The EUR has strengthened 15% versus the Dollar in the past 6 months, making the region's exports more expensive to overseas buyers. The EUR traded as high as $1.4994 versus the Dollar in earlier trade but failed to break above the psychologically important $1.50 level. It is currently trading at $1.4931, down from $1.4941 in the previous session. The EUR traded at 135.68 Yen from 135.66 Monday.
Looking ahead for the rest of the weak, the release of the Ifo institute's business climate index Friday is expected to provide some support for the EUR as it is expected to show business confidence in Germany improved, adding to signs that the recovery is gaining momentum. Today, trader should follow closely the MPC Meeting Minutes due at 8:30 GMT as they will provide insight and direction for the GBP for the near future.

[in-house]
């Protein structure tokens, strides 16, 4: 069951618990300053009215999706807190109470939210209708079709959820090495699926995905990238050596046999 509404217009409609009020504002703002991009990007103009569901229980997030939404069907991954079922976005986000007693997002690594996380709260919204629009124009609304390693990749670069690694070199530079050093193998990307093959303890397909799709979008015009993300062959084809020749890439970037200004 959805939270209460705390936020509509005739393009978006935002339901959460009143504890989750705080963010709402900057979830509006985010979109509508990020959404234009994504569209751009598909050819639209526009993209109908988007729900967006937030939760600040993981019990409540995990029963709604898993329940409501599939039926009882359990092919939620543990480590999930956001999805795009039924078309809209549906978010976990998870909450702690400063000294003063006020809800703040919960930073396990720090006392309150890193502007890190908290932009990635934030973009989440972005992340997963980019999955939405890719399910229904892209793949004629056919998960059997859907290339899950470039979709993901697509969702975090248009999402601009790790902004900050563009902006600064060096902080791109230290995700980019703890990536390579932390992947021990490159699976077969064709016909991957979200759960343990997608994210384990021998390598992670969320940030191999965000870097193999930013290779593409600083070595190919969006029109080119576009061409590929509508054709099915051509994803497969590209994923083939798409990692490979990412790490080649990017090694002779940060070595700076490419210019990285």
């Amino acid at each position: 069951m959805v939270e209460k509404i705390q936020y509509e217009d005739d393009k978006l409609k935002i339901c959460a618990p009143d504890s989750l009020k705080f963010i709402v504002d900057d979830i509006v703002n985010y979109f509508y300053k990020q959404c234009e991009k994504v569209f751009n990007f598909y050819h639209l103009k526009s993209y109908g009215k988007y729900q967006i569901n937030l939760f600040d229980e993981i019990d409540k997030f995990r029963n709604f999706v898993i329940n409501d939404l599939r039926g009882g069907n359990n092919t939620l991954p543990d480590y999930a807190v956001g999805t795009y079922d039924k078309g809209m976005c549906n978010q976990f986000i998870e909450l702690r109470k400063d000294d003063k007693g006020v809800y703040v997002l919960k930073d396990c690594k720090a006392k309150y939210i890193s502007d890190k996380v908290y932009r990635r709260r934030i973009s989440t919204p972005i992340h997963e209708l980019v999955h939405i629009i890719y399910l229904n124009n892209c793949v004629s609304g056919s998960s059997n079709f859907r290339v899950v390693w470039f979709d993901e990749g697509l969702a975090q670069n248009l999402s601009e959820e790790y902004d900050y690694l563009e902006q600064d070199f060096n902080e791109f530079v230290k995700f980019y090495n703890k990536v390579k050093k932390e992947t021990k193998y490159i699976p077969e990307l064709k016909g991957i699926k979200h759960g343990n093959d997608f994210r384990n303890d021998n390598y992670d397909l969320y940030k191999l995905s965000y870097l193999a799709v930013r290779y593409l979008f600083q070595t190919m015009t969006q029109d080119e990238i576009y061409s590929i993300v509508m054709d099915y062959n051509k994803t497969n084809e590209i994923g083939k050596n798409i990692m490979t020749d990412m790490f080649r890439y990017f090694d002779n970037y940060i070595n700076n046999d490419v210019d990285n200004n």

JPY - Yen Mixed against Major Currencies
The Bank of Japan (BoJ) minutes revealed the central bank is encouraged by recent performance of the Japanese economy, and not likely to add more liquidity to the monetary system, meaning decrease the quantitative easing program. The BoJ exhibited a more hawkish stance towards the Yen, supportive of a more conservative fiscal policy and a stronger currency. The Yen is currently trading at 135.35 against the EUR, down 0.18% from yesterday. The Japanese currency is currently at 90.65 against the Dollar, after briefly breaching the 91.00 level yesterday.
OIL - Crude Drops below $79 a Barrel
Crude Oil dropped below $79 a barrel as the Dollar strengthened and an industry report showed an increase in U.S crude stockpiles. The U.S is the world's biggest energy consumer. Crude oil for December delivery dropped as much as 58 cents, or 0.7%, to $78.54 a barrel on the New York Mercantile Exchange.
Oil fell for a second day as U.S. equities declined and the Dollar rose from a 14-month low against the EUR. Furthermore, the American Petroleum Institute reported that crude supplies rose 3.85 million barrels.